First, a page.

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Star of Oscar Winning 'The Cove' Recaps His On-Stage Political Action and the Academy's Censorship

Ric O'Barry make the best of his few moments on stage at the Oscars to make a brave gesture in defense of dolphins.
 
 
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Editor's Note: You can read AlterNet's review of The Cove here.

It’s axiomatic that any time the powers-that-be try to censor political speech they just end up drawing more attention to the message they wanted to squelch.

Evidence of that truth was on display last night during the 82 Annual Academy Awards, when Ric O’Barry — protagonist of the film, The Cove, which took home the trophy for Best Documentary — tried to use his 15 seconds of screen time to jolt new energy into the campaign to halt the dolphin capture and slaughter in Taiji, Japan.

As soon as he got on stage, co-director Fisher Stevens rattled off the obligatory Thank-Yous then included, “My hero, Ric O’Barry, who is not only a hero to this species but to all species.” That’s when O’Barry unfurled a small, plain, black-and-white banner reading, “Text DOLPHIN to 44144.”

That was enough to get the Oscar censors’ attention. Before the other co-director, Louie Psihoyos, could get in more than his own single Thank You, the camera cut to the audience and then the orchestra started in on its “exit-the-stage-now” theme.

But the Oscar producers’ shoddy treatment of O’Barry and company only succeeded in getting even more attention to the cause to protect Japan dolphins. This morning’s LA Times gave O’Barry a thumbs up, and the Seattle Post Intelligencer also offered a nod, as did all sorts of bloggers.

“I didn’t know until this morning that holding up the sign was the right thing to do,” O’Barry told me this morning as he prepped for an interview with CNN’s Anderson Cooper that will take place later today. “People are taking action because of it. But the Academy doesn’t like that. And I thought I was screwing up Louie’s speech when they turned on the exit music.”

Psihoyos got a chance to get say his piece backstage, telling reporters that, “The biggest thing will be when dolphins are no longer slaughtered for meat” and  “If people take action, [they] can solve this problem." As of this morning, about 40,000 people have sent the “dolphin” texts, which connects them to an online petition sponsored by Care2.

Far more important, though, is that the Oscar award will open the way for a widespread theatrical release in Japan. As O’Barry wrote in an email to supporters at 2 am this morning:

“Japan has 126 million people; only 600 have seen The Cove so far. Those who saw it were shocked and dismayed that this slaughter was happening in their country. We need to enlist their help and the help of millions of their fellow citizens to stop the Japanese government from issuing 23,000 permits annually to slaughter dolphins.”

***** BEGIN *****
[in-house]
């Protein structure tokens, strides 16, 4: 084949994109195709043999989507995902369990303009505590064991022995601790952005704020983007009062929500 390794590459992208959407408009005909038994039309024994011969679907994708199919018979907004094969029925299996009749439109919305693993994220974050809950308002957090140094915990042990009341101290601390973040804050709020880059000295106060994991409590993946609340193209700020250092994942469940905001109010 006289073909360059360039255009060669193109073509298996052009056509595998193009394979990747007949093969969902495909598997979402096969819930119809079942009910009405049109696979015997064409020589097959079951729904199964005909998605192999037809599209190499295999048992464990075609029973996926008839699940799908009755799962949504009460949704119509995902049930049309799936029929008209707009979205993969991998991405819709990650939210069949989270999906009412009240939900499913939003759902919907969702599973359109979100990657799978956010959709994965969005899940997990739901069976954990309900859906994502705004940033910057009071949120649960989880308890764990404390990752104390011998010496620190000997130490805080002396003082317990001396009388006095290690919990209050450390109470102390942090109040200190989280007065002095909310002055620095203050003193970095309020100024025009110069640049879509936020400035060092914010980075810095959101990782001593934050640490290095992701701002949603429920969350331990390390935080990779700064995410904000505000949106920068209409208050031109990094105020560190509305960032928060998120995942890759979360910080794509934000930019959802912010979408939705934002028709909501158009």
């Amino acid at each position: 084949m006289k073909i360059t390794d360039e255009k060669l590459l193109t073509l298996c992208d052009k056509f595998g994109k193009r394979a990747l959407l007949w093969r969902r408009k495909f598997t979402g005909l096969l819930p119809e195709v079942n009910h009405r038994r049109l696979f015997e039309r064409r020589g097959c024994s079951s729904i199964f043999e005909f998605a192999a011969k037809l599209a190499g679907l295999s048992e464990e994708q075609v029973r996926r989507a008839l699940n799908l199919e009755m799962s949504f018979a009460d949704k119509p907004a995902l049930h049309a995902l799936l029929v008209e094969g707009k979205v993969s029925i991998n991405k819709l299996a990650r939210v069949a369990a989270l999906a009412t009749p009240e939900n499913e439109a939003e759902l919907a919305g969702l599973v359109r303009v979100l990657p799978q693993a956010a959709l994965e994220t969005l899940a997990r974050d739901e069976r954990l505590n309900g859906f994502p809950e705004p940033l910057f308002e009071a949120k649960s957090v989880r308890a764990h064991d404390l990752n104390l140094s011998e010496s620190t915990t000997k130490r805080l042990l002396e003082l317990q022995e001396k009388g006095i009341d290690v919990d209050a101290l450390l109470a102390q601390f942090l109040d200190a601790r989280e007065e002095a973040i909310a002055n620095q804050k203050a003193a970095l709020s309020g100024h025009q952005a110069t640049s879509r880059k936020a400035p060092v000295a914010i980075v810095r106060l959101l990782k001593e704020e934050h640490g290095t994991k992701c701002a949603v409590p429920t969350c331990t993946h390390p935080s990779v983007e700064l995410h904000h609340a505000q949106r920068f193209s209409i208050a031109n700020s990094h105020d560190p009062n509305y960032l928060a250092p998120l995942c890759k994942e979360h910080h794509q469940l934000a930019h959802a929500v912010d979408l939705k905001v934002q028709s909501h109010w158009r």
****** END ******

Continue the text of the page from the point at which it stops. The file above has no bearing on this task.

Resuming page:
As I came to learn when I traveled to Japan with O’Barry last September to write a profile of him for the Journal, the only way the dolphin slaughter will stop is if ordinary Japanese come to oppose it. The movie will have to be a key part of generating that opposition, since many Japanese are unaware of the annual hunt. “It’s really all about Japan for us,” O’Barry said to me this morning. “It guarantees there is interest in seeing this, even if the government doesn’t want people to see it. People will see it now.”

He said, “If another documentary had won, we would have gotten bumped. It’s a major breakthrough in the campaign. It guarantees a theatrical release in Japan. The distributor was struggling. But a movie that has won the Academy Awards will get into theaters.”

O’Barry said he was extremely nervous as he and the filmmakers walked on stage, but he knew that he had to unfurl his banner message:  “I had butterflies in my stomach. I wanted to throw up on my shoes. But I knew that one billion people were watching, and I had to do it.”

O’Barry is no stranger to the movie making business, having spent years as a stuntman and animal trainer on the Flipper series and number of other television shows and films. Still, he said that being at the Oscars made him feel a bit like an odd fish. “I felt different than everyone else in the room,” he said, recalling his emotions in the moments before the award was announced. “I’m not in the industry. I am out of time and out of place. I don’t belong there at all. I am thinking what this will mean to the campaign if The Cove is mentioned.”

O’Barry said that it was great that James Cameron shook his hand as he walked down the aisle, and that backstage George Clooney told Psihoyos that it was lame he didn’t get a chance to talk. Oh, and that “the guy” who gave them the Oscar trophies was very encouraging and complimentary and said he had seen The Cove twice. O’Barry might not have recognized him, but “the guy” was, well, Matt Damon.

To learn more about the effort to halt the dolphin killing in Japan, visit: www.savejapandolphins.org.

 
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